Pubdate: Wed, 06 Oct 2010
Source: Daily Bruin (UCLA, CA Edu)
Copyright: 2010, ASUCLA Student Media
Author: Kylie Reynolds
Cited: Proposition 19
Bookmark: (Proposition 19)


Younger Generation More Willing to Discuss Drug Legalization Than in 
Past; Their Votes Key to Prop. 19's Outcome

The 1936 film "Reefer Madness," which was created to deter students
from using marijuana, tells the story of young adults getting into car
accidents, committing murder, suicide and rape and ultimately
descending into insanity as a result of marijuana use.

Becoming a cult classic for its unintentional humor, the film failed
to prevent students from drug use when it was released, and it has yet
to change many students' opinions on marijuana in 2010. In fact,
people aged 18 through 39 comprise the largest supporters of
Proposition 19, with 59 percent planning to vote in support of it in
November, according to a recent field poll.

Brent Gaisford, a second-year economics student and co-president of
the Roosevelt Institution at UCLA, said younger people are generally
more open to the idea of the proposition.

The Roosevelt Institution, a public policy think tank, will co-host an
on-campus debate on the proposition with Bruin Democrats and Bruin
Republicans on Tuesday. Moderated by UCLA public policy professor Mark
Kleiman, the debate will feature Allison Margolin, an attorney in the
Los Angeles office for the National Organization for the Reform of
Marijuana Laws, in support of the proposition and Joel Hay, head of
the University of Southern California's Department of Pharmaceutical
Economics and Policy, against the initiative.

"A lot of the negative stereotypes of marijuana that existed in the
40s and 50s . are now known to be often racially motivated and false,"
Gaisford said. "Those societal moral qualms have fallen by the
wayside. I think a lot of college students have experienced marijuana,
and it doesn't seem to them to be a horrible, societal thing."

For third-year English student Ginger Buswell, legalizing marijuana
would be a positive move for California.

"More often than not, (marijuana use) is a victimless crime," Buswell
said. "It's a waste of tax money to prosecute those who use it."

Although more than half of current undergraduate students will not be
immediately affected by the proposition, which will only allow those
over 21 to possess the drug, many students, including second-year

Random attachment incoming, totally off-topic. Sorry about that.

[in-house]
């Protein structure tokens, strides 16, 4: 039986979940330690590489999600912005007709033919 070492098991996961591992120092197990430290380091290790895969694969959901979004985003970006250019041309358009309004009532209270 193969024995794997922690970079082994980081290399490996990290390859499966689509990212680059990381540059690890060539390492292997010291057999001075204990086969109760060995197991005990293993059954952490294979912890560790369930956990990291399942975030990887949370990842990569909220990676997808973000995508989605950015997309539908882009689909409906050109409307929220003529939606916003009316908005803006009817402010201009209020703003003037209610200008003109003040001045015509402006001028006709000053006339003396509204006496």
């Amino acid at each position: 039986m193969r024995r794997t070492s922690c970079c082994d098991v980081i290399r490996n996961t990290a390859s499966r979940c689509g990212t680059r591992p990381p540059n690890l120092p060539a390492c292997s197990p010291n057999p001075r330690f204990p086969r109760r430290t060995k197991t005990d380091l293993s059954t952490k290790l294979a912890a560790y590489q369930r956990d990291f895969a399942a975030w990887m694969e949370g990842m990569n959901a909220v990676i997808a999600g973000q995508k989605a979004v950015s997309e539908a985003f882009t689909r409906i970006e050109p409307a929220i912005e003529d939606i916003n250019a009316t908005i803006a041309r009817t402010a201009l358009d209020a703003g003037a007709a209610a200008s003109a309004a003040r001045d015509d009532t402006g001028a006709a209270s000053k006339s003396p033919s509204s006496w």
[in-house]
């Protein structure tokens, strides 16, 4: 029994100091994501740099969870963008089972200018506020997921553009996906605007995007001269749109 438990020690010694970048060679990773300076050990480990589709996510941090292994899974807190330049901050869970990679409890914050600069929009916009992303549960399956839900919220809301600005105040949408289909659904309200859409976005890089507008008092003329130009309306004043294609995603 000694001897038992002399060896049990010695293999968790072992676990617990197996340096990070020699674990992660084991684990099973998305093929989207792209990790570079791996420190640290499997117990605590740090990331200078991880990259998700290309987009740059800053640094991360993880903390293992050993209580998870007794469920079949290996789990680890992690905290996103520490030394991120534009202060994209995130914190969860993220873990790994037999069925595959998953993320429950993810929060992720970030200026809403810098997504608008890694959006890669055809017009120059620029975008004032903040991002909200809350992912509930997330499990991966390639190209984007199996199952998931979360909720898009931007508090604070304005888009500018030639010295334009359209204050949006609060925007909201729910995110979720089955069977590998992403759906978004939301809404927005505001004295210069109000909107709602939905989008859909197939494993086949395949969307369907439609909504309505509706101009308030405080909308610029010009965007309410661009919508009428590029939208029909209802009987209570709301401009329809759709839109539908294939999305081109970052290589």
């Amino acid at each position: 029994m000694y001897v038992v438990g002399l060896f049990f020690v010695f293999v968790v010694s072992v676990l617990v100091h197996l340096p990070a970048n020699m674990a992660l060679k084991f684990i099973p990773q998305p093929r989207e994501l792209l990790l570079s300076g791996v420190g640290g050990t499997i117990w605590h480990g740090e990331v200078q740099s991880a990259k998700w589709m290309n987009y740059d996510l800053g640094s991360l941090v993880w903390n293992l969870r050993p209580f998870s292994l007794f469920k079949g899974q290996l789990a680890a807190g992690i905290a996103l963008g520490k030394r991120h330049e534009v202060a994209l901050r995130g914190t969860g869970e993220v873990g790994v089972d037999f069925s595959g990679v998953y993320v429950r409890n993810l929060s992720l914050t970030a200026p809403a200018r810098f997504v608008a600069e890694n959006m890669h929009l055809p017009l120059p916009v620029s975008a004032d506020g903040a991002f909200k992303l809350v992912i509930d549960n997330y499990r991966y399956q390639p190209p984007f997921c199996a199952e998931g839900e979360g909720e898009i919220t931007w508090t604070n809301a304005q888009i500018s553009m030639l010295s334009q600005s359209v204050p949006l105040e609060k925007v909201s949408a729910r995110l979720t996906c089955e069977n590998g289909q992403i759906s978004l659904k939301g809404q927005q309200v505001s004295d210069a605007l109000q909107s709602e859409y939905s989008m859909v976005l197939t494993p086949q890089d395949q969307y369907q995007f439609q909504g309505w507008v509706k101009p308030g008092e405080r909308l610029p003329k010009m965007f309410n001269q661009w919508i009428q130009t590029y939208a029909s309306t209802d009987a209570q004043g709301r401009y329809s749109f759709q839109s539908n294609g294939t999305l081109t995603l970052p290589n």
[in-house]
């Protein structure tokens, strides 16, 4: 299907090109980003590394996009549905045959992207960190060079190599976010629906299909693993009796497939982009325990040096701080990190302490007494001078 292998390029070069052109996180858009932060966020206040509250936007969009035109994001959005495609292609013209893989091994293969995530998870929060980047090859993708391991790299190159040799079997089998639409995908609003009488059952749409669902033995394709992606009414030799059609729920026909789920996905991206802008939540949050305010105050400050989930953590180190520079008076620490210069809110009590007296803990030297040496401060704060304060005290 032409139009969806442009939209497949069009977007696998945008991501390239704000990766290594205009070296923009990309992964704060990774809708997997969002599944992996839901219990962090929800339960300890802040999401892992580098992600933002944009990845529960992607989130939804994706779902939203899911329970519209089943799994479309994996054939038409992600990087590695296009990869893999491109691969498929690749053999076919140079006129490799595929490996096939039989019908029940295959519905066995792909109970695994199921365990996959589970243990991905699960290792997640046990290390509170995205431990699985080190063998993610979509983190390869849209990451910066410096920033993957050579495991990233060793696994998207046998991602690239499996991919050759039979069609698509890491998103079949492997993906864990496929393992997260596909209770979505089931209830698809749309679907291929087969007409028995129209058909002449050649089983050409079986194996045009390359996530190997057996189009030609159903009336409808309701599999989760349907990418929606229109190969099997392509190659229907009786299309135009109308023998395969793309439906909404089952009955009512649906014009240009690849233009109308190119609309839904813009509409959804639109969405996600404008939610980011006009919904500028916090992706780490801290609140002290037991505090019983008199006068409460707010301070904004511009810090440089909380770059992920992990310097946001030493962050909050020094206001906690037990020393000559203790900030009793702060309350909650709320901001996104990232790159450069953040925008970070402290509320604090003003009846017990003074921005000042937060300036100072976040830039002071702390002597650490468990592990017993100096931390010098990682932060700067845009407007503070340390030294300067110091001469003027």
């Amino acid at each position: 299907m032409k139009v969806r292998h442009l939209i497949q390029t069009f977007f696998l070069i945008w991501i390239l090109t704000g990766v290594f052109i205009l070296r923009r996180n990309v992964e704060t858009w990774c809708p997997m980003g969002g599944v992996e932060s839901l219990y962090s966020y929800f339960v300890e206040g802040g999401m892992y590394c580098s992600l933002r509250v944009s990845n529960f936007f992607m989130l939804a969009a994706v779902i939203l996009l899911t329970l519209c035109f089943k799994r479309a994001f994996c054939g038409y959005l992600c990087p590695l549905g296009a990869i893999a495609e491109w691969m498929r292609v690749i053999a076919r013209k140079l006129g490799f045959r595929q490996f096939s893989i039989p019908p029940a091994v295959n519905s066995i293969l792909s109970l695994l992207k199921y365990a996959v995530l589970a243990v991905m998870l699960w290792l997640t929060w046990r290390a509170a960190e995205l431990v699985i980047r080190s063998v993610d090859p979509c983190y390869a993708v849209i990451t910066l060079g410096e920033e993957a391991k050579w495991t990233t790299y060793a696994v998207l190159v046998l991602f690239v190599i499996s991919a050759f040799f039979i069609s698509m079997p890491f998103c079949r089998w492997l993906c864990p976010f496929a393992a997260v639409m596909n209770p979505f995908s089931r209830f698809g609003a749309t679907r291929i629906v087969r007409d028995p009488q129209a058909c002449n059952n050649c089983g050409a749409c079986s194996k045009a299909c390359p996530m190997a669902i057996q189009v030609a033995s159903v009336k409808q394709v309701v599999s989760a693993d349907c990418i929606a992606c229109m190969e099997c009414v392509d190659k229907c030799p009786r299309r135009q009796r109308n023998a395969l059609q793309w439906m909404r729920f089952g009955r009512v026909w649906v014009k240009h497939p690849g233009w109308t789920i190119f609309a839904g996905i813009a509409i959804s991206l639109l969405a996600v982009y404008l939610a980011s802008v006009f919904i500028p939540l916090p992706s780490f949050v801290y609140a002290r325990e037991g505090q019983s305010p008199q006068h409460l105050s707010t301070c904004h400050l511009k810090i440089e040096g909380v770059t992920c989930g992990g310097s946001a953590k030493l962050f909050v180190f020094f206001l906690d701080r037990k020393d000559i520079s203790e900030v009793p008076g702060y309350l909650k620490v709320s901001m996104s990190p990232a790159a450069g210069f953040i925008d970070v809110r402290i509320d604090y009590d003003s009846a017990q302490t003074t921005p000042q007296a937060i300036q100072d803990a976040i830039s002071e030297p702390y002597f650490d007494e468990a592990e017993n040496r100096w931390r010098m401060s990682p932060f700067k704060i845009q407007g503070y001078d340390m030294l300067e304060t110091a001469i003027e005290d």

biochemistry student Jonathon Amzleg, are in support of the initiative
because they do not think its passage will change much about marijuana

Like any controversial proposition, however, some students differ in
opinions from the majority. Arpi Shak, a fourth-year philosophy
student, said she does not support the proposition because it may
increase drug usage.

"Right now there are restrictions, so some people won't try it because
it's illegal. With no restrictions, it will be more freely used, like
cigarettes," she said.

While supporters of the proposition cite its economic advantages to
California, Aline Robles, a third-year biology student, said she
opposes the proposition because it is not the right way to generate
revenue for the state.

"(The government) should put more money into the (University of
California) system, which creates the most jobs and business for the
state, instead of getting money from marijuana," Robles said.

But regardless of where students stand on the initiative, Proposition
19 remains one of the leading issues in this year's election to
college students, who are often new voters. With a precarious 49
percent of all voters in support of the proposition, students' votes
will likely be a determining factor in whether the proposition is
passed, according to the field poll.

"There are so many propositions in California, and I think this is the
one by far the most students will know about," Gaisford said. "I would
say every student knows this is on the ballot, and that is definitely
not true of lots of other worthy propositions." 
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MAP posted-by: Richard Lake